L’Evangile as seen from La Conseillante, Pomerol
Pessac & Léognan Reds
The theme of brightness, elegance and finesse carries over the communes of Pessac and Léognan, where the wines are often powerful, virile, and in some cases, also quite rustic. Smith Haut Lafitte, Domaine de Chevalier and Haut Bailly are both absolutely brilliant, both in quality and personality, while La Mission Haut-Brion and Haut-Brion express all the pedigree of their respective sites. Partially because of its high percentage of Cabernet Franc and fermentation with whole clusters, Les Carmes Haut-Brion remains the most distinctive wine of the sector.
Haut-Bailly’s Gabriel Vialard and Véronique Sanders
Dry & Sweet Whites
As compelling as 2016 is for reds, it is a far less interesting vintage for dry whites. The summer conditions were not favorable for the production of high quality whites on a par with the best vintages. Sémillon was especially challenged. For that reason, and in order to give the wines as much freshness as was available, producers made a decision to favor Sauvignon Blanc over Sémillon in the blends. Overall, the 2016 whites are blowsy and lacking in both focus and energy. With a few exceptions, the 2016s come across as wines that are best enjoyed on the young side.
The sweet whites of Sauternes and Barsac fared better than Bordeaux’s dry whites. Late season rains created good conditions for the onset of noble rot. In general, the 2016s sweet wines are open-knit and gracious, qualities that will make them easy to enjoy relatively early. I don’t see the precision or energy of truly great years such as 2013, but 2016 is certainly a pleasant, above average vintage with a number of overachievers.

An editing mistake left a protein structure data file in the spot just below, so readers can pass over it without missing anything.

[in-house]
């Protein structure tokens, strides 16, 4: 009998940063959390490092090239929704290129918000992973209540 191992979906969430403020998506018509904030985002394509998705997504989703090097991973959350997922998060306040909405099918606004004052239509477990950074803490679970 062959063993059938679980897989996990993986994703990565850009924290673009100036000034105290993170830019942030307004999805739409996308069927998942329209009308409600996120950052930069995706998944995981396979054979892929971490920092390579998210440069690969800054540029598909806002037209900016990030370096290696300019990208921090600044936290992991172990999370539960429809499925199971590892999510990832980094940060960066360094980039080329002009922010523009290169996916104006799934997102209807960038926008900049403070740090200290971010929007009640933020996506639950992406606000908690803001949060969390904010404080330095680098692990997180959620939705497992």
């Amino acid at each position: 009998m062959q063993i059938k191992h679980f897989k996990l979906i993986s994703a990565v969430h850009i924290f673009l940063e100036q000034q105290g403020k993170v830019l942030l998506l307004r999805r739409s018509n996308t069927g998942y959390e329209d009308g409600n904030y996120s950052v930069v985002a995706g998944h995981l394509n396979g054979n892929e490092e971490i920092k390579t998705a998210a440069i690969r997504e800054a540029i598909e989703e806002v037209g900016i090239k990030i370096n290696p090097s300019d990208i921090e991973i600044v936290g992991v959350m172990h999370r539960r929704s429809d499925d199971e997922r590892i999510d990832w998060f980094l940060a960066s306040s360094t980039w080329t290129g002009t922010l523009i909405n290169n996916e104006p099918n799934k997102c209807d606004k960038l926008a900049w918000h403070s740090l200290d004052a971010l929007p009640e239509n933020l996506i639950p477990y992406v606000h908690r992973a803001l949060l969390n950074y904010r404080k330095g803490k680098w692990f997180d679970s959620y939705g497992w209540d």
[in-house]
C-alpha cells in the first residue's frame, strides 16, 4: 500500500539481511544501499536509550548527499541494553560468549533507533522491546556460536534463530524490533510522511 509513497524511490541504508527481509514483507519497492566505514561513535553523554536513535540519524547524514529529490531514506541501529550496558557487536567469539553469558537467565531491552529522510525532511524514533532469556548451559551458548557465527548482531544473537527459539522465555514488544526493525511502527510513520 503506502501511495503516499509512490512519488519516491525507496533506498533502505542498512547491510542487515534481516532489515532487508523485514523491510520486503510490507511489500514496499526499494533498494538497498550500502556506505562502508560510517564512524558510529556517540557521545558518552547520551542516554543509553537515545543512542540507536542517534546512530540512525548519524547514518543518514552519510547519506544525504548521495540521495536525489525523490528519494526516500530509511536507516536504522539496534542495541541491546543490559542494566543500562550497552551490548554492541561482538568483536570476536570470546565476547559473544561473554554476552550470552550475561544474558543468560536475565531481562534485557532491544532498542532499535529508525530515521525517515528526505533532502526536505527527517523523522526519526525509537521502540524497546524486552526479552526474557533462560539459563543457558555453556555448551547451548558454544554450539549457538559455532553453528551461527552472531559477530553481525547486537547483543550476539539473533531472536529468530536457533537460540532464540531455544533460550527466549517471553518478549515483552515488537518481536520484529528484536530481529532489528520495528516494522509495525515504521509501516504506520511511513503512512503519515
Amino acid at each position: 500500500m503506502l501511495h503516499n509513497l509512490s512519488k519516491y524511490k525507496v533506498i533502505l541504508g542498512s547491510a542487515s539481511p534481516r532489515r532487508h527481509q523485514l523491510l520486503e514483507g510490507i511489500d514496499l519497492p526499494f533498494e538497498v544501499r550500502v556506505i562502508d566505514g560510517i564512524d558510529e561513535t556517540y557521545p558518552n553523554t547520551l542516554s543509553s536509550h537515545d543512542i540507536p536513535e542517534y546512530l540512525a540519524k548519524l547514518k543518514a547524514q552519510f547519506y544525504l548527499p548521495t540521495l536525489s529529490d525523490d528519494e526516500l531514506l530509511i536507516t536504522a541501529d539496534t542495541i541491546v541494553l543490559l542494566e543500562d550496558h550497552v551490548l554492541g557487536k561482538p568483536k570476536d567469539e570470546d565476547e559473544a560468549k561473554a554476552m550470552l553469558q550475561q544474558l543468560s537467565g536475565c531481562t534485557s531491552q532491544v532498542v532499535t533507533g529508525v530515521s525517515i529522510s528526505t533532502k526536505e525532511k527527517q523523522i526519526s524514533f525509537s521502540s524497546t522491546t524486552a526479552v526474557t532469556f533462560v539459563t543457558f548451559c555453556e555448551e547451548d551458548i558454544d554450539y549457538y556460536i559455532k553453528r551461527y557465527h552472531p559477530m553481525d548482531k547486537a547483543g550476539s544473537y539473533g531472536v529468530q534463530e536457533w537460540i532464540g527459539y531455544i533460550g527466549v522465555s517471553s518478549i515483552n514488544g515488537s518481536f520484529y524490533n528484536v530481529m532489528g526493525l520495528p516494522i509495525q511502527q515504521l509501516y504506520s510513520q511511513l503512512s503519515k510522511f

Looking for Value
As always, most of the attention this time of year focuses on Bordeaux’s top estates and most famous wines. But Bordeaux is so much more than just 20-30 elite properties. Readers will find a bevy of affordable wines in this article and my accompanying piece 2016 Bordeaux: 30 Top Values. The Haut-Médoc and various satellite appellations on the Right Bank, most notably Fronsac, are all worth discovering. These regions excel with delicious, flavorful wines of real pedigree that the average consumer can still afford to buy. Wines listed in Sleepers & Under the Radar Gems, while not all inexpensive, do offer serious quality and tons of relative value.
The cramped cellar at L’If, Saint-Émilion
And Then There is the Market…
The big question now for the 2016s is price. Every spring, the same debates ensue around the market for Bordeaux wines. Some people believe the en primeur system is broken, obsolete, or both. I am more inclined to think issues with wines selling through are more related to pricing than just structural factors. As of this writing the few estates that have released pricing have done so at 2015 levels, which is a highly encouraging sign.